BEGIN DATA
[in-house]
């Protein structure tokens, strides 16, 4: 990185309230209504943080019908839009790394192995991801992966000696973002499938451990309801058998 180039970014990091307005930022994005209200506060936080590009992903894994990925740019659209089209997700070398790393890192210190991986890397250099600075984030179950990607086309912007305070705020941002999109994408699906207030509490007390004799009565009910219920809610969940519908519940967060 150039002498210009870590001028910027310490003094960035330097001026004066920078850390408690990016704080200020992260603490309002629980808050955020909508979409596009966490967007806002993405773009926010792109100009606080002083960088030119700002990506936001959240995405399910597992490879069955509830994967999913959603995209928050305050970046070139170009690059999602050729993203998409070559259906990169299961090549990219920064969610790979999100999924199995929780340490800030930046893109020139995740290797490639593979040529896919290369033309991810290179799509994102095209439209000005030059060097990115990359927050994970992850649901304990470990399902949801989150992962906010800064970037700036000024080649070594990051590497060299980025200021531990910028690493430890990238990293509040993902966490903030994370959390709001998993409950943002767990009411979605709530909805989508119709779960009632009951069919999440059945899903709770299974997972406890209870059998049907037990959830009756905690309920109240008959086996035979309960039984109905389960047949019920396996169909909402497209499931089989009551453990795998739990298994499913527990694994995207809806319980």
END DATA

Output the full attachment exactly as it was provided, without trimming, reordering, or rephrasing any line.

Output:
[in-house]
């Protein structure tokens, strides 16, 4: 990185309230209504943080019908839009790394192995991801992966000696973002499938451990309801058998 180039970014990091307005930022994005209200506060936080590009992903894994990925740019659209089209997700070398790393890192210190991986890397250099600075984030179950990607086309912007305070705020941002999109994408699906207030509490007390004799009565009910219920809610969940519908519940967060 150039002498210009870590001028910027310490003094960035330097001026004066920078850390408690990016704080200020992260603490309002629980808050955020909508979409596009966490967007806002993405773009926010792109100009606080002083960088030119700002990506936001959240995405399910597992490879069955509830994967999913959603995209928050305050970046070139170009690059999602050729993203998409070559259906990169299961090549990219920064969610790979999100999924199995929780340490800030930046893109020139995740290797490639593979040529896919290369033309991810290179799509994102095209439209000005030059060097990115990359927050994970992850649901304990470990399902949801989150992962906010800064970037700036000024080649070594990051590497060299980025200021531990910028690493430890990238990293509040993902966490903030994370959390709001998993409950943002767990009411979605709530909805989508119709779960009632009951069919999440059945899903709770299974997972406890209870059998049907037990959830009756905690309920109240008959086996035979309960039984109905389960047949019920396996169909909402497209499931089989009551453990795998739990298994499913527990694994995207809806319980």